An Ebola Outbreak in a War Zone Is About as Bad as It Gets
In July, a 65-year-old woman running a high fever checked into a hospital in the province of North Kivu, along the Democratic Republic of Congo’s border with Uganda. She was later discharged and returned home to her remote town, only to die a few days later. By the time health officials checked in on the case, seven members of her immediate family had also died the violent, bloody deaths that can usually only mean one thing: Ebola.
Normally, this wouldn’t be reason to panic. The hemorrhagic fever, which takes its name from a river in the DRC, has struck the country nine times since 1976. This latest outbreak, declared in August, makes it ten. People there have experience. They know the drill: Track new cases, make maps of everyone those people have come in close contact with, don protective gear to limit the spread of highly infectious blood and fluids, set up field clinics and quarantine units to box in the virus and let it burn out before it can break free.
Plus, this time they’d also have brand-new, outbreak-combatting experimental treatments and a protective vaccine. Heroic health workers caring for the sick would get the shot. And anyone who’s had contact with Ebola, and all their contacts too. It would add a wall of human immunity to bolster the physical fortifications. Except. Except in this part of the Congo, controlled by clashing rebel militias, none of the usual rules apply.
Right now the DRC is experiencing a world-first: an Ebola outbreak in a war zone.
While disease hunters have learned a lot from previous tragedies, like the 2013 outbreak that killed more than 11,000 people in West Africa, this is the one scenario no one’s been able to prepare for. Speedy testing and new isolation techniques and genetic surveillance are no match for the chaos that comes with active conflict. “The foreigners that have come to support us are very scared,” one nurse in North Kivu told Canadian researchers in August. “Armed forces have to accompany them, which makes the process very heavy.”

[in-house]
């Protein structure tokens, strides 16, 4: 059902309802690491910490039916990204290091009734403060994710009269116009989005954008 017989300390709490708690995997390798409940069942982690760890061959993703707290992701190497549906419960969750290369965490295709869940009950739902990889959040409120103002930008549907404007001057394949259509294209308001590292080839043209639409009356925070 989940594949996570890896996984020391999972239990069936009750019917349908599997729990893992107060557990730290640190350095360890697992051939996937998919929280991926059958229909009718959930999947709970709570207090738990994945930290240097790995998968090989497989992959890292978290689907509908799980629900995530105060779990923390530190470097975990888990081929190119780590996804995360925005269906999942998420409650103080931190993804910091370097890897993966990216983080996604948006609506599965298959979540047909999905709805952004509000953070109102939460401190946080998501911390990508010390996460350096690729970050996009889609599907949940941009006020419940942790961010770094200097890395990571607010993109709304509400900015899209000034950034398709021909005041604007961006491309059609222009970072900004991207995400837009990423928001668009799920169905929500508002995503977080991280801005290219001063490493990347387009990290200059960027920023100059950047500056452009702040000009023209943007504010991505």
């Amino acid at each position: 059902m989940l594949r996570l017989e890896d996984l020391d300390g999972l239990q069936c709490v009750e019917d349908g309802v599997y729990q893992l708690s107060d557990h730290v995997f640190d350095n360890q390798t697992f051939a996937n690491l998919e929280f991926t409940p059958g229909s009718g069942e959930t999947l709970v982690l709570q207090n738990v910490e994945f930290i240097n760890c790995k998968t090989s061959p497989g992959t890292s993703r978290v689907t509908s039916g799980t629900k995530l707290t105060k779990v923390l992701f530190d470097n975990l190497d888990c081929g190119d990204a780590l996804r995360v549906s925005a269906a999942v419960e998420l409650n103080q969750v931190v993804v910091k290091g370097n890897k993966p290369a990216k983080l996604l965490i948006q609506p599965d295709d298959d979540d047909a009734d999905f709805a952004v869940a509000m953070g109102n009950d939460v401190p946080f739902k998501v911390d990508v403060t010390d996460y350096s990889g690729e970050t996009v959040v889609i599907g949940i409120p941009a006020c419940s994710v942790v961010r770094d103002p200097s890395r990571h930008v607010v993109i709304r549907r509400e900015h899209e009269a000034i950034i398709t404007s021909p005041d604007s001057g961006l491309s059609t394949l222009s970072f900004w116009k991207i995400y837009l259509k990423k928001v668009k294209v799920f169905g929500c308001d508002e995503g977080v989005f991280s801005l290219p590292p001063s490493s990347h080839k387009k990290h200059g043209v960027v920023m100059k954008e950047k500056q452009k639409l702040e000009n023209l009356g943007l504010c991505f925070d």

Since then, conditions have only gotten worse. Last month, health workers suspended containment efforts following an attack in the epicenter of the outbreak that left more than 20 people dead. During those precious days, people fled the violence, disrupting efforts to vaccinate the exposed and trace the virus’s spread. Over the weekend rebels killed another 15 civilians, including two health workers, and kidnapped a dozen children.
As of Sunday the World Health Organization calculated 120 confirmed Ebola deaths so far, with 35 more deaths that were likely caused by the disease. Another 83 infected individuals remain alive.
“We have a serious problem with security in the area—that’s been the major rate limiter,” says UCLA epidemiologist Anne Rimoin, who’s been running an infectious disease research program in the DRC for the last 16 years. Her team is currently embedded in the region to monitor the effectiveness of the vaccine program. “It’s extraordinary what they’ve been able to accomplish in vaccinating so many people in such a small amount of time. But when you layer on the complexity of an Ebola outbreak to an active conflict area, even the smallest, most important steps to containing the disease become extremely difficult.”
Despite the setbacks, health workers have so far succeeded in vaccinating more than 20,000 people, according to the WHO's latest numbers. But the vaccine and the treatments can only be effective if they get to the people who need them. Every time someone who’s been exposed to Ebola disappears across a border or into a refugee camp, those drugs lose some of their outbreak-containing power. Changing the strategy to vaccinating whole cities or provinces risks drawing down the global stockpile, as the WHO deputy director-general of emergency preparedness and response told STAT.
Although the WHO has not yet declared the latest Ebola outbreak an international public health emergency, its latest report warned that the volatile security situation is making the risk of disease spread to neighboring countries very high. “These borders are very fluid, and when you have a lot of population movement across them, it will quickly become complicated in exactly the same way that it was in West Africa in 2013,” says Rimoin.
Health workers on the front lines might have the most advanced tools they’ve ever had to fight an Ebola outbreak, but without the ability to do the simple things, at any moment the situation could leap beyond their control.